Yeah, it’s been really cool. When you’re opening for somebody who has a hardcore following, especially like ZZ Top, you never know what the reception is going to be like. It’s always a little nerve-racking. All these groups that you mentioned are people we’ve looked up to our whole lives. You go to the gig to play your songs and hopefully turn some people on to what you do, but you also go there to learn. We would just soak it all in. Guys like Gov’t Mule, Taj Mahal, Buddy Guy and even Cheap Trick, they invented this stuff. To get a chance to play with them and see how it’s all done is really invaluable. It’s been an honor for us.

Have any tips or words of advice from those bands stuck with you?

Taj Mahal in particular was really cool to us. We got to talk to him and tell him how much we were influenced by his music. He could definitely tell we were in awe when talking to him. At one point, he said, “Quit talking to me like that. I used to be the same way around Muddy Waters. He would tell me the same thing. I’m just a regular person like you.” You do realize that most of these guys are just people doing their job.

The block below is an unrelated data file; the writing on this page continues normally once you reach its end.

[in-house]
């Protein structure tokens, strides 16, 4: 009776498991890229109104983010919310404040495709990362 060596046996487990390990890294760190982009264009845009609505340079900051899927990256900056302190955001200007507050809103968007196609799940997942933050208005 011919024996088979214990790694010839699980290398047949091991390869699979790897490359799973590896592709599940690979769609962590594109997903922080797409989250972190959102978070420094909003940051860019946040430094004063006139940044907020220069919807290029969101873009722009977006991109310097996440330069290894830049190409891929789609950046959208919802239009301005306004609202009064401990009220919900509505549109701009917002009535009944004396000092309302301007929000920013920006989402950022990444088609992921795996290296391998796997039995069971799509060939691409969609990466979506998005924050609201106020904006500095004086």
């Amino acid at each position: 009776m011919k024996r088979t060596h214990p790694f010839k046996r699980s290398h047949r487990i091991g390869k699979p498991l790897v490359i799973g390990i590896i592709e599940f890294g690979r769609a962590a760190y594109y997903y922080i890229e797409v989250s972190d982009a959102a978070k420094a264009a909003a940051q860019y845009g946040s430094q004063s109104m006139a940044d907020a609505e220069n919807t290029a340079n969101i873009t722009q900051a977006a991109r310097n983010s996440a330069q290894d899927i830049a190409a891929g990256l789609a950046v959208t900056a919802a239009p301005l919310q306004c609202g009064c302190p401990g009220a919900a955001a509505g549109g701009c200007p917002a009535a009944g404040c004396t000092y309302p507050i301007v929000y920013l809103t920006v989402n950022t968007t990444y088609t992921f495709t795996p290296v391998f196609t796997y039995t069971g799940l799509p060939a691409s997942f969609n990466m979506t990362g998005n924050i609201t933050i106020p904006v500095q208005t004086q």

Warren Haynes was also really cool. He took us on his bus and shared some stories about Allen Woody, his bass player that passed away ten years ago.

When we opened for Bon Jovi, it was in an arena in Chicago. Jon Bon Jovi actually came down and introduced himself and was super cool. He thanked us for being there and everything. He’s about to play a gig in front of 20,000 people or so and he comes down to introduce himself as if we don’t know who he is. It was really cool.

Sweet. Not too long ago you guys released your first live album, ‘Live at the Double Door.’

Yeah. We didn’t even really announce we were going to make a live record. We just rolled the tape. We had a Pro Tools session running that we were able to take home with us after the show. After playing for many years, people were coming to the merch table at our show asking for a live CD. Now, we finally have something for the people who like it raw and live.

What we ended up doing was playing a really long set. We played our last two studio records front to back in their order. We played great on about 90% of it, so we just picked the best 80 minutes of an almost 2 hour night and put it on our album, ‘Live at the Double Door.’

The atmosphere was nice too?

Yeah, people were excited to be there. We had a huge crowd. The club holds about 500 people. People knew we were going to play both our records, we did advertise that. If I remember right, Cheap Trick guitarist Rick Nielsen’s son Miles Nielsen opened the show for us that night.

Great. We have a whole new year ahead of us. What are some things you guys are starting to put together?